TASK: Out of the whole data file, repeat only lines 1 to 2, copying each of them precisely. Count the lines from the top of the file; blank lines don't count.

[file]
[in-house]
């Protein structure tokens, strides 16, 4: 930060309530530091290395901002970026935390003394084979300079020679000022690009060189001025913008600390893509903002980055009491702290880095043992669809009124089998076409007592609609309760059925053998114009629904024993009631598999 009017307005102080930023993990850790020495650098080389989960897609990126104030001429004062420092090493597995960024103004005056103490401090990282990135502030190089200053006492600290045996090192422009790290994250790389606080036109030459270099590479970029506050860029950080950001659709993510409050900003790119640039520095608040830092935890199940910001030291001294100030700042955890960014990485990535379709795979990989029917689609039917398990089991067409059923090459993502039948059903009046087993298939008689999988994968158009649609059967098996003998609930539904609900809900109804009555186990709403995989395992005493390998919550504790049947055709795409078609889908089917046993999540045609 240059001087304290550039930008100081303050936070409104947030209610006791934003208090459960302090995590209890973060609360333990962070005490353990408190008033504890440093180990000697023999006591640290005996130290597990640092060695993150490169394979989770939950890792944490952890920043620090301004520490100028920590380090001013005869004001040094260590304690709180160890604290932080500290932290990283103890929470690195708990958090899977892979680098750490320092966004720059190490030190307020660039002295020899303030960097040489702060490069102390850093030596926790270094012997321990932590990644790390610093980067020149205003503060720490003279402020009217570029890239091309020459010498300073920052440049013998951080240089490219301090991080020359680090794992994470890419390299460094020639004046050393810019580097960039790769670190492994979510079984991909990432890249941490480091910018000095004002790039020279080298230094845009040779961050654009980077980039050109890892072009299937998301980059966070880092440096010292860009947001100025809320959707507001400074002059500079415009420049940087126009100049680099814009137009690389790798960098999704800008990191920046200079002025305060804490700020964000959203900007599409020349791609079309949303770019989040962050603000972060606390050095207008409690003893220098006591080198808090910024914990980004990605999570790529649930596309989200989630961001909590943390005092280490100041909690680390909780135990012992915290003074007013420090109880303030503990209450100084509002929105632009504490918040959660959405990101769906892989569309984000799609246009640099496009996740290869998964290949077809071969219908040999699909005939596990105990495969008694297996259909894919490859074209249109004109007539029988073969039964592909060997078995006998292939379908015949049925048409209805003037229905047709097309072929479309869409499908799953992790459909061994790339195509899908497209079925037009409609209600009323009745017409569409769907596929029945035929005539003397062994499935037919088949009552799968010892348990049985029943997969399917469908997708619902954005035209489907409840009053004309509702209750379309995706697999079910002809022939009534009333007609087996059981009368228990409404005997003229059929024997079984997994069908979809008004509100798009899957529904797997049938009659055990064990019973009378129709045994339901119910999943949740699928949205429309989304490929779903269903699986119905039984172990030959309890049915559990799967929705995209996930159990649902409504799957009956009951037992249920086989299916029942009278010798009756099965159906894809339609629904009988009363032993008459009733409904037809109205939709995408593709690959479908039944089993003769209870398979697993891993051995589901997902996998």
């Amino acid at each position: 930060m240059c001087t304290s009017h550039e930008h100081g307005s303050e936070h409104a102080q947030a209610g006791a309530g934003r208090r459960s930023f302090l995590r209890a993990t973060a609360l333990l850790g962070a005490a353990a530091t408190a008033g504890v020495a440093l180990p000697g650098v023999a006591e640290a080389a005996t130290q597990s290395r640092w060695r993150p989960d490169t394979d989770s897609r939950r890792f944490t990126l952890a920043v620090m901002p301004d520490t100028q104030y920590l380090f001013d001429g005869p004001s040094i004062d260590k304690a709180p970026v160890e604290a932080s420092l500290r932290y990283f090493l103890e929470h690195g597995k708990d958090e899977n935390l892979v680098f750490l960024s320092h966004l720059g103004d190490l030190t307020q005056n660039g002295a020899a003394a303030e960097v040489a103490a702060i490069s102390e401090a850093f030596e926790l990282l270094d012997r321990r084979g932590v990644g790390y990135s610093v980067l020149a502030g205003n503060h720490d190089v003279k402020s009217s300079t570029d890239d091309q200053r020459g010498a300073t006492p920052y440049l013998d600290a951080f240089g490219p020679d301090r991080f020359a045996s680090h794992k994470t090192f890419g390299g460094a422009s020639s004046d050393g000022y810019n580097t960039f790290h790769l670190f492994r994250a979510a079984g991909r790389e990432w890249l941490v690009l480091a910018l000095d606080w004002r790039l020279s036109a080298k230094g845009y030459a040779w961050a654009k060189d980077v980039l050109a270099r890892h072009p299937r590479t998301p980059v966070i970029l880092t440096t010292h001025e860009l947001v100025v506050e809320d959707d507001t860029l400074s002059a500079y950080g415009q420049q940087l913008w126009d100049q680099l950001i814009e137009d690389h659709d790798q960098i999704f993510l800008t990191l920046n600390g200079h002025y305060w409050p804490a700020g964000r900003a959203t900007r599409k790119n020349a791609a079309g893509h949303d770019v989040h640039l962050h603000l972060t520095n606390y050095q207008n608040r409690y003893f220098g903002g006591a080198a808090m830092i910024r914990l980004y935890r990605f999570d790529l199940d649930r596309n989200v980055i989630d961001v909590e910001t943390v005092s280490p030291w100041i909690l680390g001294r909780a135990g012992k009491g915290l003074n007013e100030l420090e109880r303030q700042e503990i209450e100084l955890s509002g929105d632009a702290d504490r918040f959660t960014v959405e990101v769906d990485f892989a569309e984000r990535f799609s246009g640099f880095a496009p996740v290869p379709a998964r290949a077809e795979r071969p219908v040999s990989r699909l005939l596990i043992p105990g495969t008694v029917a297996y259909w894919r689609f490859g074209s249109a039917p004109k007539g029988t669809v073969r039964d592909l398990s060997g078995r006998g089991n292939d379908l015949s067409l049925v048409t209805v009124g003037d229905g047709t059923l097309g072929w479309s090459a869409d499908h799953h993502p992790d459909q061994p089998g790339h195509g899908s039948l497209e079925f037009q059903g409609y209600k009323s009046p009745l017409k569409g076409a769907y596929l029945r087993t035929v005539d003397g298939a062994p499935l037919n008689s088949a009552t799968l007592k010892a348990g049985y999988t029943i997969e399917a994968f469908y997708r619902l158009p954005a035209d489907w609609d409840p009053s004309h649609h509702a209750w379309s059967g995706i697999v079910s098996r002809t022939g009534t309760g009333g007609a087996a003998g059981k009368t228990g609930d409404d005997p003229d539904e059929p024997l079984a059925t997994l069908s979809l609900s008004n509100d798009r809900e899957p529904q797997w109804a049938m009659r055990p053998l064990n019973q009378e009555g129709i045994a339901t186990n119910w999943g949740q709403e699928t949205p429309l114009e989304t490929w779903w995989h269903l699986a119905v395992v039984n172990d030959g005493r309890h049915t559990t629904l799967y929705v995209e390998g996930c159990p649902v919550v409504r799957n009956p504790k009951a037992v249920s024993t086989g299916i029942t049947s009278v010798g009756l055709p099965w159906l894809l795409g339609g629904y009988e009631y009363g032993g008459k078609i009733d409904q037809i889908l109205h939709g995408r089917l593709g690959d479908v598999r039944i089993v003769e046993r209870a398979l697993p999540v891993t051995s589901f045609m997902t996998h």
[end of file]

[in-house]
């Protein structure tokens, strides 16, 4: 930060309530530091290395901002970026935390003394084979300079020679000022690009060189001025913008600390893509903002980055009491702290880095043992669809009124089998076409007592609609309760059925053998114009629904024993009631598999 009017307005102080930023993990850790020495650098080389989960897609990126104030001429004062420092090493597995960024103004005056103490401090990282990135502030190089200053006492600290045996090192422009790290994250790389606080036109030459270099590479970029506050860029950080950001659709993510409050900003790119640039520095608040830092935890199940910001030291001294100030700042955890960014990485990535379709795979990989029917689609039917398990089991067409059923090459993502039948059903009046087993298939008689999988994968158009649609059967098996003998609930539904609900809900109804009555186990709403995989395992005493390998919550504790049947055709795409078609889908089917046993999540045609 240059001087304290550039930008100081303050936070409104947030209610006791934003208090459960302090995590209890973060609360333990962070005490353990408190008033504890440093180990000697023999006591640290005996130290597990640092060695993150490169394979989770939950890792944490952890920043620090301004520490100028920590380090001013005869004001040094260590304690709180160890604290932080500290932290990283103890929470690195708990958090899977892979680098750490320092966004720059190490030190307020660039002295020899303030960097040489702060490069102390850093030596926790270094012997321990932590990644790390610093980067020149205003503060720490003279402020009217570029890239091309020459010498300073920052440049013998951080240089490219301090991080020359680090794992994470890419390299460094020639004046050393810019580097960039790769670190492994979510079984991909990432890249941490480091910018000095004002790039020279080298230094845009040779961050654009980077980039050109890892072009299937998301980059966070880092440096010292860009947001100025809320959707507001400074002059500079415009420049940087126009100049680099814009137009690389790798960098999704800008990191920046200079002025305060804490700020964000959203900007599409020349791609079309949303770019989040962050603000972060606390050095207008409690003893220098006591080198808090910024914990980004990605999570790529649930596309989200989630961001909590943390005092280490100041909690680390909780135990012992915290003074007013420090109880303030503990209450100084509002929105632009504490918040959660959405990101769906892989569309984000799609246009640099496009996740290869998964290949077809071969219908040999699909005939596990105990495969008694297996259909894919490859074209249109004109007539029988073969039964592909060997078995006998292939379908015949049925048409209805003037229905047709097309072929479309869409499908799953992790459909061994790339195509899908497209079925037009409609209600009323009745017409569409769907596929029945035929005539003397062994499935037919088949009552799968010892348990049985029943997969399917469908997708619902954005035209489907409840009053004309509702209750379309995706697999079910002809022939009534009333007609087996059981009368228990409404005997003229059929024997079984997994069908979809008004509100798009899957529904797997049938009659055990064990019973009378129709045994339901119910999943949740699928949205429309989304490929779903269903699986119905039984172990030959309890049915559990799967929705995209996930159990649902409504799957009956009951037992249920086989299916029942009278010798009756099965159906894809339609629904009988009363032993008459009733409904037809109205939709995408593709690959479908039944089993003769209870398979697993891993051995589901997902996998």